Governor Cuomo’s plan to reform Medicaid has given local governments, municipalities and healthcare providers a little glimpse into how he plans to address issues related to New York state’s budget deficit.

First, the Governor proposes to reform the current Medicaid system with a new Medicaid Redesign Team – or “MRT II” – tasked with reforming Medicaid and identify $2.5 billion in industry efficiencies and/or additional industry revenue by the April 1st budget deadline. Of significant note is that Governor Cuomo plans to empower the Office of Medicaid Inspector General (“OMIG”) by requesting $50 million for OMIG’s funding. The office will add 69 staff members to investigate Medicaid payments and promote program compliance and integrity.

Moreover, Cuomo’s proposed 2021 Budget also focuses on local district spending reform. Under his proposal, the state will commit to paying the entire increase in Medicaid costs for local governments as long as the local governments stay within the 2% property tax cap and control Medicaid costs to 3% growth per year. Any local government that does not stay within those limits will purportedly be required to pay the total spending growth.

Those proposals, coupled with Comptroller DiNapoli’s recent release of Medicaid program audits identifying $790 million in potential savings, indicate that while the state may not be asking local governments to pay more towards Medicaid, they will be seeking to recover funds through an increased focus on enforcing compliance with regulatory and/or enforcement measures against a variety of entities.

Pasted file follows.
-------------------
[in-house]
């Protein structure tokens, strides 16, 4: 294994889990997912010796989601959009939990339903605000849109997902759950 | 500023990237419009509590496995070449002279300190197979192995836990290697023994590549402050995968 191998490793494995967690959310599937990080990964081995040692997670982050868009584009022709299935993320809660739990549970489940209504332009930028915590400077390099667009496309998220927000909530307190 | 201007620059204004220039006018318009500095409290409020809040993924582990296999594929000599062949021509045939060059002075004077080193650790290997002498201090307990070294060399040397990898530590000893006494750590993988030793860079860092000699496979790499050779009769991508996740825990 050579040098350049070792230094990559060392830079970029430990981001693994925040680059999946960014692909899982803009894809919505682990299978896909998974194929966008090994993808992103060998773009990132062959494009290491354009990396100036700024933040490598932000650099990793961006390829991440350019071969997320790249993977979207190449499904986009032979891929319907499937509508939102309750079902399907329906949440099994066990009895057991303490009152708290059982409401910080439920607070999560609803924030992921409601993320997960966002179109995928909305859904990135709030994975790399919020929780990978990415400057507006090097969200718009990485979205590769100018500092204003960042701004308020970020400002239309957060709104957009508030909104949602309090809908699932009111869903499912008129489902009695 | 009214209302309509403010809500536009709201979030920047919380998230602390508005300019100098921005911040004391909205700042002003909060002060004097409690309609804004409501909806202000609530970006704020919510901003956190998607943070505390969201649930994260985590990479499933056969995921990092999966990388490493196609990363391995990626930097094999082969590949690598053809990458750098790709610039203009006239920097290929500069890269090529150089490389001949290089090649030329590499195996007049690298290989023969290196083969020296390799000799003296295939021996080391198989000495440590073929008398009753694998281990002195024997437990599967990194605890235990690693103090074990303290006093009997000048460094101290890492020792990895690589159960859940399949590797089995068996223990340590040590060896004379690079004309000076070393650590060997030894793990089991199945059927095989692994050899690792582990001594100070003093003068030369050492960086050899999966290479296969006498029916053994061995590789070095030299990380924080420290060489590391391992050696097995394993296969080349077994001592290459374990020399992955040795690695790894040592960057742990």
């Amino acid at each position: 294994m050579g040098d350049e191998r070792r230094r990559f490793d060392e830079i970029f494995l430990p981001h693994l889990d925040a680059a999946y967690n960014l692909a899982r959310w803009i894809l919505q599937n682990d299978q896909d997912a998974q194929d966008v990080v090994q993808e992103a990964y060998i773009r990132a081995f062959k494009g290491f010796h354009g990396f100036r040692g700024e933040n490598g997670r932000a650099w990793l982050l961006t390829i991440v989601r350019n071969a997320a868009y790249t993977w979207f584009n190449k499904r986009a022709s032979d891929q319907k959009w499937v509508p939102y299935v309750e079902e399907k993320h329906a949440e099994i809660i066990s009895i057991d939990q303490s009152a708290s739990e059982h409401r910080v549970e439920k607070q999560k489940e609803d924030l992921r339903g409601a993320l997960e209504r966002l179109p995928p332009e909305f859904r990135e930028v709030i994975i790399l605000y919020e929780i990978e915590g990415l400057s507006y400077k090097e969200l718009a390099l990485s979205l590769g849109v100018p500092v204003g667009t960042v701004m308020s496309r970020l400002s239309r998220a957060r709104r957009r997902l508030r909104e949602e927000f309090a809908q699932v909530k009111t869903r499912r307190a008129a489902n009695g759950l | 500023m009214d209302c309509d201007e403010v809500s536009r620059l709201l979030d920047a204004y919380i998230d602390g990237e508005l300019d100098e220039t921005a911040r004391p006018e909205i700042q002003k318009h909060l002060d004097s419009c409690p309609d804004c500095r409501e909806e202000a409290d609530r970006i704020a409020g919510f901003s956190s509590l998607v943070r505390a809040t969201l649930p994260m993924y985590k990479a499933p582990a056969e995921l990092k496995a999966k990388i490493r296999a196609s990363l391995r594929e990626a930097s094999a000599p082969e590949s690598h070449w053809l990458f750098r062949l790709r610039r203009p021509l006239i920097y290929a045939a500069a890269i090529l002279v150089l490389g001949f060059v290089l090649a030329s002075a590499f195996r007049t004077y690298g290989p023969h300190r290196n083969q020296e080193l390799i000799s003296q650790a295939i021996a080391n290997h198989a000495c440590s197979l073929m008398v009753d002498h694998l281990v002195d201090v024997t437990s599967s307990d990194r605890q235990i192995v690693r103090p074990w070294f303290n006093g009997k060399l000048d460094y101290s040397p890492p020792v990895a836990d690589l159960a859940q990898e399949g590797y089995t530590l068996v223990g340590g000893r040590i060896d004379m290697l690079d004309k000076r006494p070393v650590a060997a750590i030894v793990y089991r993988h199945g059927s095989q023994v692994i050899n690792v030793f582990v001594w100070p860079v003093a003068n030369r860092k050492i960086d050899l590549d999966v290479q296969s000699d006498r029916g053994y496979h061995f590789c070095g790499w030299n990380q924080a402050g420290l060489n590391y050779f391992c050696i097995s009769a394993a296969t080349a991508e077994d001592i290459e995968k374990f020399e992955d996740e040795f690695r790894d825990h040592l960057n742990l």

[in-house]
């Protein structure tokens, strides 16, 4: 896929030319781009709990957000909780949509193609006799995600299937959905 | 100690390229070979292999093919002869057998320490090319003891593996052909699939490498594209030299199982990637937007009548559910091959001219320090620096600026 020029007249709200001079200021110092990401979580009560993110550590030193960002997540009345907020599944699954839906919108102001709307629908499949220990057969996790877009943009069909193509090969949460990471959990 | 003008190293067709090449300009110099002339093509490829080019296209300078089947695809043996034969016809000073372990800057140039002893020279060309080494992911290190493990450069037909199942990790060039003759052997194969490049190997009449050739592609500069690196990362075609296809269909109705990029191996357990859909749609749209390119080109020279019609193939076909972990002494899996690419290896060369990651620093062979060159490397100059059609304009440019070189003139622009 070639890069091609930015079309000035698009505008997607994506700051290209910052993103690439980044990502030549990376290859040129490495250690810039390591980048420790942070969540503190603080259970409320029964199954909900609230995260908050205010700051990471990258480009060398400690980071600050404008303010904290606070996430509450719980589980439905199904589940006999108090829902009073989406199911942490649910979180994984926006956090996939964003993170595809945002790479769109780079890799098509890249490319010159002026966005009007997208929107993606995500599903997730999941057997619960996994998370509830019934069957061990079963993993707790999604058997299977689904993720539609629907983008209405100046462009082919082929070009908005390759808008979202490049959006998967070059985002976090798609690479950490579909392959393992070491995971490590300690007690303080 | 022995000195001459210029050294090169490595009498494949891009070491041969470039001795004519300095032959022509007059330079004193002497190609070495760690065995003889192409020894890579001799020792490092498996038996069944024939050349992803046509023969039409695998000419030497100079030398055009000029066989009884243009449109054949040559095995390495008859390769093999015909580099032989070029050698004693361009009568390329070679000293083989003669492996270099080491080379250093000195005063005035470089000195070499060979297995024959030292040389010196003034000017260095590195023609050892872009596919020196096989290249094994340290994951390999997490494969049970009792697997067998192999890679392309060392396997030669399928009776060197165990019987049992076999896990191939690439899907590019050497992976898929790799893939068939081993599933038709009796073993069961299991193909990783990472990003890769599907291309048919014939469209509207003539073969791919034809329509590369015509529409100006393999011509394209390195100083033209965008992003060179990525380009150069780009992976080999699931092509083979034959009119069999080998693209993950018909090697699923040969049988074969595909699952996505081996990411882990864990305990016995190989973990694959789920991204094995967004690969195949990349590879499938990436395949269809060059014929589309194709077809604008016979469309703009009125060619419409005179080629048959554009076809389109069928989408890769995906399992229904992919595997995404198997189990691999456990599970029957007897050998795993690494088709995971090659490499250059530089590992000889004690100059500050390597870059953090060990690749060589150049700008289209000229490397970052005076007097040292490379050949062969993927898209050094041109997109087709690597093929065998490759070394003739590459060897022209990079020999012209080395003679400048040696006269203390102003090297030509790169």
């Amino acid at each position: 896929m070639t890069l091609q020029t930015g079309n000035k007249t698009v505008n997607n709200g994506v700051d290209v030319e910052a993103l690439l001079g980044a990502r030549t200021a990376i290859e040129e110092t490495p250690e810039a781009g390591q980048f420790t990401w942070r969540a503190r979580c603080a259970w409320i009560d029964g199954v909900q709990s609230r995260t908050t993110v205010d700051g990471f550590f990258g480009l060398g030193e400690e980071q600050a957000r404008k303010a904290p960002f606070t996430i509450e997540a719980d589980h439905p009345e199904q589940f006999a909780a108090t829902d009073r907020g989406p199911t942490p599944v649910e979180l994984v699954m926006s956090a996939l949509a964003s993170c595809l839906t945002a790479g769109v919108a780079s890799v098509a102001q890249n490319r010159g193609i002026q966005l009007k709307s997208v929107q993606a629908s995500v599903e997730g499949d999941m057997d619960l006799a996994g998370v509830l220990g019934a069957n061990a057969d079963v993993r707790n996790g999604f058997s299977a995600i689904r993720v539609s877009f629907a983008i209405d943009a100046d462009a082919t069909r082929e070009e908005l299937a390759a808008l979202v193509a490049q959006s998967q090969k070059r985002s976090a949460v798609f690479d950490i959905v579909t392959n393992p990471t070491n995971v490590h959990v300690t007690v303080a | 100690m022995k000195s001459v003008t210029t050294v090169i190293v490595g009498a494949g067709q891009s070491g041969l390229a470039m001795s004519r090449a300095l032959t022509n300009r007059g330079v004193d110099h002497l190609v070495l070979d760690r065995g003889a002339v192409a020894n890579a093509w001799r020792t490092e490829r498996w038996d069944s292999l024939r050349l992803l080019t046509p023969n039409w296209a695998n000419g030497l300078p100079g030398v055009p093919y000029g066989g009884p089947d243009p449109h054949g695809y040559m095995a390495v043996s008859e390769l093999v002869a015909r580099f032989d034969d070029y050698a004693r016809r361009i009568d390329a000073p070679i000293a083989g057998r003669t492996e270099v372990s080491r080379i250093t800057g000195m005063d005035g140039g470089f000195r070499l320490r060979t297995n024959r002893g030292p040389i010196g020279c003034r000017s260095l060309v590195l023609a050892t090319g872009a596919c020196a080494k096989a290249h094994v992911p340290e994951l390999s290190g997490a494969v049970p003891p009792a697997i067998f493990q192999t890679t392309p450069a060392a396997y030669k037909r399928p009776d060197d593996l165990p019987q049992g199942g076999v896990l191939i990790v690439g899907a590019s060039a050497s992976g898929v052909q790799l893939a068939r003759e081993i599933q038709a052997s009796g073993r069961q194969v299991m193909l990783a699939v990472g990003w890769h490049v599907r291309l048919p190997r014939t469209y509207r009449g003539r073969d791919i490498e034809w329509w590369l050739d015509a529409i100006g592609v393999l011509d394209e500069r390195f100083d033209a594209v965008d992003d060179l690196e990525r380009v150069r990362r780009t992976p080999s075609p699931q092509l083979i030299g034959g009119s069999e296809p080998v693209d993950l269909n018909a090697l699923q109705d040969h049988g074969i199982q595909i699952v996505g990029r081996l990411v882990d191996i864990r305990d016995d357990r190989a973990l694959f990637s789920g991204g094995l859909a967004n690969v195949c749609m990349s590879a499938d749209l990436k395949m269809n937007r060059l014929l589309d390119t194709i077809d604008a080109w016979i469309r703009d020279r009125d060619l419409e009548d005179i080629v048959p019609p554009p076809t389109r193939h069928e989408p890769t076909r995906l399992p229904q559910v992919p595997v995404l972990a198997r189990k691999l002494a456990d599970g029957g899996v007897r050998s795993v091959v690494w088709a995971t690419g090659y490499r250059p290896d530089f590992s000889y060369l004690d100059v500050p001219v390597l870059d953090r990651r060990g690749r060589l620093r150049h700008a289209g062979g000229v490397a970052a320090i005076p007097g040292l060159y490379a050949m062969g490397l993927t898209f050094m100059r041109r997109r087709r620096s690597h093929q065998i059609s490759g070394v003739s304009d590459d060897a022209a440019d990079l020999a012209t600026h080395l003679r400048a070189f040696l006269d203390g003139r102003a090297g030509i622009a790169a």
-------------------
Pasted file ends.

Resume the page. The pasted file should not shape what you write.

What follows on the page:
While this Budget has yet to be introduced in the state legislature, and application of these plans has yet to be seen, the information provided in Cuomo’s Budget is invaluable in anticipating and preparing for upcoming changes to the Medicaid system and local government landscape.

This alert does not purport to be a substitute for advice of counsel on specific matters.

Harris Beach has offices throughout New York State, including Albany, Buffalo, Ithaca, Melville, New York City, Rochester, Saratoga Springs, Syracuse, Uniondale and White Plains, as well as New Haven, Connecticut and Newark, New Jersey.